Canadian Ranger marksmen from across northern Ontario won top honours at the Ontario Rifle Association provincial championships at Canadian Forces Base Borden.
Ranger Simon Shewaybick of Webequie, won the Ontario championship in the individual bolt-action rifle category and Sergeant Matthew Gull of Peawanuck won the trophy for the highest scoring shooter competing in the championships for the first time. All the Rangers competed using standard issue, .303-calibre Lee-Enfield rifles.
The 15-member Ranger team, who came from 10 communities, won 17 championship medals competing in a variety of contests held over two days against teams from the Canadian Army, Royal Canadian Air Force, and top civilian shooters.
They shot at still, moving and briefly visible targets at distances ranging from 600 metres to 10 metres. They shot while standing, kneeling and lying prone on the ground. They frequently had to run 100 metres between shots. In one rapid-fire contest they had to fire 10 rounds in 10 seconds.
“They performed very well,” said Warrant Officer Gary DesRoches, an army instructor and the team captain. “I heard nothing but compliments from everyone because they were very professional and performed very well against some of the best shooters in Ontario.”
The Rangers received a week of intensive training at Borden prior to the contest.
“They were taught to fire by the Elders but the science of shooting was never put into the equation,” said Warrant Officer Gary DesRoches, an army instructor. “Here they learn how to really shoot. They learn how to shoot in different elements, like wind, rain, the position of the sun, heat mirage. They started out extremely poorly. I was kind of upset at first. But they learned and they did very well. You can see the smiles on their faces.”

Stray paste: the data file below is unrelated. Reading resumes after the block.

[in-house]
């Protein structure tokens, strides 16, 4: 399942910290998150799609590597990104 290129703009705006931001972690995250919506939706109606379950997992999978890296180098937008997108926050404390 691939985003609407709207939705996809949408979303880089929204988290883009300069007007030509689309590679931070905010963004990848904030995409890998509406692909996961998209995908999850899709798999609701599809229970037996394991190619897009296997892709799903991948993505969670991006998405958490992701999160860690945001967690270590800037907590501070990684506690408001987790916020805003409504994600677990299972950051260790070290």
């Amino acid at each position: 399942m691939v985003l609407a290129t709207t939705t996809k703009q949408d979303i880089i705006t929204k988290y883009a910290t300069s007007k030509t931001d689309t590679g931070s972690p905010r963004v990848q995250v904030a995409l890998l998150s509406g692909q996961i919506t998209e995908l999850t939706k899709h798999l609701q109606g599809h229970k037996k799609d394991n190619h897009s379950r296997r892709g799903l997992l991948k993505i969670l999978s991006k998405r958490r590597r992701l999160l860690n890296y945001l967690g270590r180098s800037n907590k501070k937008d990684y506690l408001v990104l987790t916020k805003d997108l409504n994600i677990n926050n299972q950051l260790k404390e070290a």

Sergeant Gull agreed. “Let’s put it this way,” he said. “I was correct in a lot of ways in how to shoot before I came here. I thought I knew how to shoot. But this instructor knows a lot. He said: ‘What do you think you know? You know nothing.’ So I listened to him.”
Sergeant Gull said the training “fine tuned” his shooting techniques by teaching him about the science of shooting, including breathing, body positioning, and finger pressures. At the end of it he was able to put all his shots into the center of the target at 600 metres.
“I impressed myself at what I did,” he said. “I’m certainly going to pass on what I learned here to the rest of my patrol in Peawanuck.”
The Rangers have participated in each of the last annual provincial shooting championships. “You can see the senior Ranger shooters’ scores getting progressively better,” said Tim Kagetsu, the match director. “You can see the senior Ranger shooters passing their knowledge and experience on to the new shooters. I’m glad to see them here.”
The Rangers collected championship medals in individual and team categories in the bolt-action rifle matches. They also won the falling plate team contest, in which competitors have to shoot and knock over metal plates after running 100 metres.
Sgt. Peter Moon is the public affairs Ranger for 3rd Canadian Ranger Patrol Group at Canadian Forces Base Borden.
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